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County to replace public housing with homes for all

The Baltimore Sun

The "ooohs" and "aaaahs" were noticeable as residents of Guilford Gardens, Howard County's public housing complex on Oakland Mills Road in Columbia, saw what could be their future.

Instead of the drab, 28-year-old townhouses and apartments that make up their county-owned development, they saw color drawings and animated pictures of glitzy apartments and stylish-looking buildings adorned with amenities such as tennis courts, a swimming pool and a community center.

Four private development partnerships are vying for the county's permission to redevelop and expand the rental community next to Guilford Elementary School into a mixed-income neighborhood. Plans call for phased demolition of the existing homes, which would be replaced with more than twice the number of units, of which 40 percent would be subsidized.

Stacy L. Spann, county housing director, said a contract could be awarded by next month, after an internal government review committee makes a recommendation to County Executive Ken Ulman, who has the final say.

The four finalists presented their plans to about 30 residents of the 100-unit complex at Guilford Elementary Monday night during a three-hour meeting.

"It's beautiful. ... I love the kitchens. Everything looks so beautiful," said Florence Joseph, 53, who said she's lived in the complex for 22 years. She was talking about the Shelter Group's presentation, which used an animated video to "walk" viewers through the grassy complex and into the apartment interiors, showing shiny kitchen countertops, recessed lighting and high-quality furniture and fixtures.

Her daughter, Royette St. Jean, 34, moved to Guilford Gardens with her mother and now lives in her own townhouse with two sons, ages 11 and 13.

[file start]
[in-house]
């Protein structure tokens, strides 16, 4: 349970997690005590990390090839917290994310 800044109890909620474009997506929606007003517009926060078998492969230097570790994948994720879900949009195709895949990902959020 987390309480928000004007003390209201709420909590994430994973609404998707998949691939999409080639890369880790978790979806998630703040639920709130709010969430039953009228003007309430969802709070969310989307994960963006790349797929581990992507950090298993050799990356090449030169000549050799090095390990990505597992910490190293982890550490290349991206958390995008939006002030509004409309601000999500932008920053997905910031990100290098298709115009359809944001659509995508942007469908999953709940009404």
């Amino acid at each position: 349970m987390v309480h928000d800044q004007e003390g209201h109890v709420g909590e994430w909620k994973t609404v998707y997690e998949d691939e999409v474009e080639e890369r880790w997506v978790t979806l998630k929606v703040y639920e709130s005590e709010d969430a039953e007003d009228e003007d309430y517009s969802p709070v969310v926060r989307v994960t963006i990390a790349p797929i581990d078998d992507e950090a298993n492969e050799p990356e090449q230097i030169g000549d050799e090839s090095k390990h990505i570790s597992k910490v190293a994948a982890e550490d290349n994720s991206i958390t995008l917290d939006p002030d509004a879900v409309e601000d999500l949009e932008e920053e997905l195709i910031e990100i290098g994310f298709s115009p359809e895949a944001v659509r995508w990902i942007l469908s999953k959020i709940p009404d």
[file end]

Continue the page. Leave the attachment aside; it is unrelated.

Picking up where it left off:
Spann told the residents before the presentations began that "all of this, at the moment, is a concept."

"We haven't yet decided on the precise number of units" in the new Guilford Gardens, she said, but one thing is for sure -- "we have a zero displacement strategy." That means no current residents will need leave.

"We want folks to be back in this new development," he said.

The development partnerships are:

Earl Arminger's Orchard Development and Homes for America would build 269 units, townhouses and apartments ranging from one to four bedrooms.

Sustainable Community Partners, composed of James Rouse-founded Enterprise Homes and Jared Spahn's Ellicott City-based Oldtown Construction, would erect 261 units, including rear-garage townhouses and a 7,000-square-foot community center.

Community Builders Inc., a national firm with offices in Washington, would construct 228 units, including some "stacked townhouses." Some three-story buildings would have an apartment on the first level and a townhouse occupying the top two floors.

The Shelter Group, based in Baltimore, in partnership with Harkins Builders, plan 270 units in a $46 million project that would include a three-story building for seniors, but no townhouses.

Each has ties to Howard County and extensive experience building affordable housing in the area. Each proposed a project that would include environmentally sensitive buildings, limiting monthly utility costs. Units would range from 650 square feet to nearly 1,800 square feet.

Residents were asked to fill out a survey after each presentation. The county plans to use the survey to help decide which group would build the model community, where people of all income levels, races and ethnic backgrounds ideally would live.

More important for current residents were assurances that the new units would be larger and with more modern, open floor plans than their current homes. And everyone would have individual laundry facilities, except for a seniors' building, where doing the wash is considered a social opportunity, according to developers.

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